History Lesson

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Fred Kaplan's Daydream Believers: How a Few Grand Ideas Wrecked American Power won't be in stores for a few months yet, but it's terrific stuff, mostly focused on how the disasters of the Bush foreign policy stem from Bush's bad ideas rather than some lack of "competence" and that what's needed to replace them isn't just better people, but better ideas. Some of it, though, is good old fashioned mocking of the dumb stuff Bush says and does. For example:

For several months afterward, as the insurgency morphed into sectarian civil war between Sunnis and Shiites, President Bush invoked the elections to dispute that anything of the sort was happening. "I hear a lot about 'civil war,'" he said at one press conference. "The Iraqis want a unified country. . . . Twelve million Iraqis votes. . . . It's an indication about the desire for people to live in a free society."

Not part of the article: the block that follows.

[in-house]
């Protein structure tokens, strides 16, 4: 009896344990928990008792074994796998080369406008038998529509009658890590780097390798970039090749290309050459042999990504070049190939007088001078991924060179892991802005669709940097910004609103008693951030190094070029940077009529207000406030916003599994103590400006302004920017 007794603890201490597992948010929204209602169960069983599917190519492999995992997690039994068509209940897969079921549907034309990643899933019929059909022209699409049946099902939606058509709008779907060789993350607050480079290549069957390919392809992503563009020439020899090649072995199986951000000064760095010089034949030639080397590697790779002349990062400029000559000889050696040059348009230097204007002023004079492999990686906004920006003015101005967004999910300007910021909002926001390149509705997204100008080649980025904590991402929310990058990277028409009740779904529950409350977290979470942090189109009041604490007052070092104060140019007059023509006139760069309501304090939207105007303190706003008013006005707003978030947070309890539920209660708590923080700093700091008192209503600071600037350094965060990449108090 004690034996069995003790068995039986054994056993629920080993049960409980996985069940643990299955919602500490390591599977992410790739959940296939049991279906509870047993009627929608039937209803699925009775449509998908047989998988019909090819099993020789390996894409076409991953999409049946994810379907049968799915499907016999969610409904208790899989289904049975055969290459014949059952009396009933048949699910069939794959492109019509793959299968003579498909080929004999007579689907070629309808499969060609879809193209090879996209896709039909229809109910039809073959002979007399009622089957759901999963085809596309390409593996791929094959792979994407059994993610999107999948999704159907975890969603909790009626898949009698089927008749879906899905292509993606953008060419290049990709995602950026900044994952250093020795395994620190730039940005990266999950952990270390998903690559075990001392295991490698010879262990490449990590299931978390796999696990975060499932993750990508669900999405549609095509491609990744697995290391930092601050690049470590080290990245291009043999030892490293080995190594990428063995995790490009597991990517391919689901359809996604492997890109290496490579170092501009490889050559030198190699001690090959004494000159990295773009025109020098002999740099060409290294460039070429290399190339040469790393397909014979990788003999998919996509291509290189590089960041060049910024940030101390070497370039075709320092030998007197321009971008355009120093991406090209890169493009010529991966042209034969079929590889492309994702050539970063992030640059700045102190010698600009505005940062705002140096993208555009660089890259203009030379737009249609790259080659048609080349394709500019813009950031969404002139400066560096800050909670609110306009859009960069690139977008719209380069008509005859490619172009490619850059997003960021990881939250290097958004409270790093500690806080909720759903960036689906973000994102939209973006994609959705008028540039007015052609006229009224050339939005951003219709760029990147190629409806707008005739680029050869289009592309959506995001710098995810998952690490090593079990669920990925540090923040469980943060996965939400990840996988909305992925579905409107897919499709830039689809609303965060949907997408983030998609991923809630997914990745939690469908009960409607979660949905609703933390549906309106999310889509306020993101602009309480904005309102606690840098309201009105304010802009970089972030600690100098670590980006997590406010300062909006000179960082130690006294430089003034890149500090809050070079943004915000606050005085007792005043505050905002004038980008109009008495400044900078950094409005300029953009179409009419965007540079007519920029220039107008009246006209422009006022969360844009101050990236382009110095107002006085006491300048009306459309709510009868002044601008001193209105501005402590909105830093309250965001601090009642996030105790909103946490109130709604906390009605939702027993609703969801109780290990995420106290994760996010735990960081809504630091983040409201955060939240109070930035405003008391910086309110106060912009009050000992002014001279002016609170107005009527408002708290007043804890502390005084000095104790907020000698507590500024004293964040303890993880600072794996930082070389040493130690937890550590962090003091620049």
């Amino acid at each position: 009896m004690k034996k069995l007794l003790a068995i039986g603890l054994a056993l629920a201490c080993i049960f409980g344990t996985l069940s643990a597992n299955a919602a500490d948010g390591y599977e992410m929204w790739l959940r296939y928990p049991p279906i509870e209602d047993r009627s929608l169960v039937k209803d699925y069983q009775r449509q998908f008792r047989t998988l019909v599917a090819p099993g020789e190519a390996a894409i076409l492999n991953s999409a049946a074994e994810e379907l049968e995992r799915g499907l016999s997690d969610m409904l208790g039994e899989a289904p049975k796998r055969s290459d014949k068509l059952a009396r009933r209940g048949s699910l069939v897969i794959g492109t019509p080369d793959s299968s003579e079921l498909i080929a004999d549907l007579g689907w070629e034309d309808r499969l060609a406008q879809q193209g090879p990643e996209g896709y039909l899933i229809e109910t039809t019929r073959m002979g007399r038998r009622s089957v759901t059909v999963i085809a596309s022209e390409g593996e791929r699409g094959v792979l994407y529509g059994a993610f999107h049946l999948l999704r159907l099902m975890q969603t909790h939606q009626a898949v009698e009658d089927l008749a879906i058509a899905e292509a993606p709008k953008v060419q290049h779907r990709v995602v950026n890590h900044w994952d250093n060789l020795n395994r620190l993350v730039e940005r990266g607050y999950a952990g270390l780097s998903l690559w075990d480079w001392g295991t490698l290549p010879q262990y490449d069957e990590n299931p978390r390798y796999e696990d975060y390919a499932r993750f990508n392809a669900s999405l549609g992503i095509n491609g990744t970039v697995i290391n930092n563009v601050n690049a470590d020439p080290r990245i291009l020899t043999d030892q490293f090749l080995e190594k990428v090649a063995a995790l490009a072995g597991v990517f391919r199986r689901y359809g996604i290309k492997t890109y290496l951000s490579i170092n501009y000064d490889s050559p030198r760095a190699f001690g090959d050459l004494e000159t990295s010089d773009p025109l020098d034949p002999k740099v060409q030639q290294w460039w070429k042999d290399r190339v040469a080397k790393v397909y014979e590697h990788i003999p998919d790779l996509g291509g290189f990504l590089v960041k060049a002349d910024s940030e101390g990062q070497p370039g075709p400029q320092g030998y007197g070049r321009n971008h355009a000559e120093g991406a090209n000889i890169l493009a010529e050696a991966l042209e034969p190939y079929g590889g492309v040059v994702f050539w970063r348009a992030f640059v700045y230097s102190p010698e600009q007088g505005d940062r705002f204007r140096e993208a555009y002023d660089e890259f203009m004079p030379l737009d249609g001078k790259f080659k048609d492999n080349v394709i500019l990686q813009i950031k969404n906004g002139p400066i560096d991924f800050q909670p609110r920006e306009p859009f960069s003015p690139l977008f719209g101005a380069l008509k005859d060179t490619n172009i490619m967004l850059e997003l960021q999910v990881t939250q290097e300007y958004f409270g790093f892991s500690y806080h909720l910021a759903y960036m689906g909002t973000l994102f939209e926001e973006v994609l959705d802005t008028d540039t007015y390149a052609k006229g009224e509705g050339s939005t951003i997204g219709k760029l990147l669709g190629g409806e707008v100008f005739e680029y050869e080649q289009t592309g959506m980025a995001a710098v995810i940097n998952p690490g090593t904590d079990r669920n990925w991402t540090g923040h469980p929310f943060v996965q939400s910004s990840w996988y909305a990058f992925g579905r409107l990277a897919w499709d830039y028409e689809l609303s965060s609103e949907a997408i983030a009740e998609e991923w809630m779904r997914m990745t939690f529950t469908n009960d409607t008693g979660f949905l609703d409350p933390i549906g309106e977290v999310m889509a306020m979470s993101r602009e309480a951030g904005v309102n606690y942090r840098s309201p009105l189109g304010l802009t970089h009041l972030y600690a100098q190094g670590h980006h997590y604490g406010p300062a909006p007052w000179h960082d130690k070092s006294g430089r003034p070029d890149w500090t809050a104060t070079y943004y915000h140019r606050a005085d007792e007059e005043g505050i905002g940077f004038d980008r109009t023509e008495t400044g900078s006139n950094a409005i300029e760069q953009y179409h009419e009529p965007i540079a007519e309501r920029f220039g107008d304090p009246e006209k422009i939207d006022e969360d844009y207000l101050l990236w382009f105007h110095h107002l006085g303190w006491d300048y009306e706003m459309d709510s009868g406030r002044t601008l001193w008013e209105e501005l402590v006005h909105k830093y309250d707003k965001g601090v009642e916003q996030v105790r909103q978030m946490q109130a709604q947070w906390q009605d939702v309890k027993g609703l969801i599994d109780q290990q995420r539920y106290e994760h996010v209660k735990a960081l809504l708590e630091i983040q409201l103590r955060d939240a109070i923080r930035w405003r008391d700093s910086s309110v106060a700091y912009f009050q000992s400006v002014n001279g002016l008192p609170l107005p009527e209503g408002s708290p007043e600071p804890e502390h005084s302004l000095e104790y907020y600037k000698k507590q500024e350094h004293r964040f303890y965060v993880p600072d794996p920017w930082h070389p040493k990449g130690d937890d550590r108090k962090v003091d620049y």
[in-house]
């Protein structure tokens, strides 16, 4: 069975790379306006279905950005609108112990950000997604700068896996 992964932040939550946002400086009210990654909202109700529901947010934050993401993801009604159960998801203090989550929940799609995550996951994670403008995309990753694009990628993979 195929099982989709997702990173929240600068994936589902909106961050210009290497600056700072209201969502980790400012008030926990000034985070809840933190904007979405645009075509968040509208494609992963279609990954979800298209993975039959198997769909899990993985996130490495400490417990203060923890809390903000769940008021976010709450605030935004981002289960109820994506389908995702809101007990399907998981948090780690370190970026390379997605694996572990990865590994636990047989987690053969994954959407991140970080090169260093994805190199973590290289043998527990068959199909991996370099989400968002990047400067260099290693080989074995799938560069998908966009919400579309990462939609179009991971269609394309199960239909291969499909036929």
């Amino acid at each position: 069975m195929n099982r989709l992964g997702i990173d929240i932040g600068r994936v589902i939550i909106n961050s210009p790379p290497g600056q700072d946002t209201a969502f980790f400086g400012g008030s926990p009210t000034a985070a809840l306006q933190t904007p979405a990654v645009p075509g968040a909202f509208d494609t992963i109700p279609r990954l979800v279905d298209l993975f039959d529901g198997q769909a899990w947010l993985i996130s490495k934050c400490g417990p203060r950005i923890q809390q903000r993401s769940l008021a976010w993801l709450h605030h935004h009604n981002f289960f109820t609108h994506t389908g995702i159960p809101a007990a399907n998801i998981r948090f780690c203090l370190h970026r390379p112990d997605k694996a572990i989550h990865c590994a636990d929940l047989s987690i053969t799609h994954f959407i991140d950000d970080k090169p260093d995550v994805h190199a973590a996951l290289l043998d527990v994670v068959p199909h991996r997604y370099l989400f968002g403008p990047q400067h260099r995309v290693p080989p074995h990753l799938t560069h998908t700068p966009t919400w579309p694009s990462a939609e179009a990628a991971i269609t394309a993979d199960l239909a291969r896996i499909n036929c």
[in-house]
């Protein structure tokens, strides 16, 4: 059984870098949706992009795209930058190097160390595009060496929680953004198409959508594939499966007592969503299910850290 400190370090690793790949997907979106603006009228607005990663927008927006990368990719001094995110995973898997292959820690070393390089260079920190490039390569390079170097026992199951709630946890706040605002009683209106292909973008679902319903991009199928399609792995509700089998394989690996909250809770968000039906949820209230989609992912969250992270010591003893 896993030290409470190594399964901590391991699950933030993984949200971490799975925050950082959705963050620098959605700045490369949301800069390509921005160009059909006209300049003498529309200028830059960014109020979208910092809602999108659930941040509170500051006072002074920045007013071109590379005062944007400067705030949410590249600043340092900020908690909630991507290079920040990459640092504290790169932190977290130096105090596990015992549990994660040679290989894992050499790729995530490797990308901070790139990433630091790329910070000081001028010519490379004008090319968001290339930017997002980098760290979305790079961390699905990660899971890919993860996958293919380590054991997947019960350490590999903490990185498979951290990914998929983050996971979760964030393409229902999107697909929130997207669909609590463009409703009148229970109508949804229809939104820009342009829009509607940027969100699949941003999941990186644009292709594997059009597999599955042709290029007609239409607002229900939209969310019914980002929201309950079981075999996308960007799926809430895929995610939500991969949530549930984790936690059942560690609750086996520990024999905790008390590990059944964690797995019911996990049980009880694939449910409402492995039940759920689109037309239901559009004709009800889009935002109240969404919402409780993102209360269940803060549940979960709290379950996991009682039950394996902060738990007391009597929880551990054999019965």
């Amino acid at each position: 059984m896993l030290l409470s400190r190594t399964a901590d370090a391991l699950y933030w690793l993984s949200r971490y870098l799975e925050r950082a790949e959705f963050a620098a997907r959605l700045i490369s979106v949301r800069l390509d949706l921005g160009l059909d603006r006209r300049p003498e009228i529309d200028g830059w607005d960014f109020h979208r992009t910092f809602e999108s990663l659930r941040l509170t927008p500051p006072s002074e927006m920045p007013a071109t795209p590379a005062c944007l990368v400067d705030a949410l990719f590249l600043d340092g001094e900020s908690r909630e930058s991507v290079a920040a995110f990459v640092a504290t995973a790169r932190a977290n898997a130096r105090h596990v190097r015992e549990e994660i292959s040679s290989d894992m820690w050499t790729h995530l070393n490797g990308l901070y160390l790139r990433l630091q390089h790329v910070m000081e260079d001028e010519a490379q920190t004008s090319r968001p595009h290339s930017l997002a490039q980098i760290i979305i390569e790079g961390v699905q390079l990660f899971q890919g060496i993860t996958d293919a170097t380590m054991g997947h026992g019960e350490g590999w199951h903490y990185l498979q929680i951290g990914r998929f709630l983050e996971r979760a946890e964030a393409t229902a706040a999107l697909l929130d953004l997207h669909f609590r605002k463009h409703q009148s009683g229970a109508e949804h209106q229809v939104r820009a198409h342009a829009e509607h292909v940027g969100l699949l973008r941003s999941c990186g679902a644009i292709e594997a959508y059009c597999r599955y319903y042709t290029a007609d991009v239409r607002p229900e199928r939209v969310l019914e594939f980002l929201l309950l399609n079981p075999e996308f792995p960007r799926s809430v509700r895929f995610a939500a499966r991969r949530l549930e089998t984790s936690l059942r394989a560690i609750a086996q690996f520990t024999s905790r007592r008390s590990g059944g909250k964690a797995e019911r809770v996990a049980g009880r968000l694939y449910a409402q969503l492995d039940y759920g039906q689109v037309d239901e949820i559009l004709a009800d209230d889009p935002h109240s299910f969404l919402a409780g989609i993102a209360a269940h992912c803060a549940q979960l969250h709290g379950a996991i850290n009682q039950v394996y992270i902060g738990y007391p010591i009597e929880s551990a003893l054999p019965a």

But it indicated no such thing. Had Bush looked at his own country's history, he would have seen that the election sporting the highest turnout ever, with 83 percent of the eligible population voting, was the election of 1860 -- the election right before the American Civil War.

Get it? At any rate, I'm afraid you may buy only one Eric Nelson-edited book about American foreign policy published by John Wiley & Sons in 2008, and if so I want to make sure it's my book and not Kaplan's that you buy. So whatever else you do, don't buy Fred Kaplan's book! But if you can borrow a review copy from a blogger friend or something, it'd be well worth your time to read it. Might even whet your appetite for someone else's book....

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Matthew Yglesias is a former writer and editor at The Atlantic.

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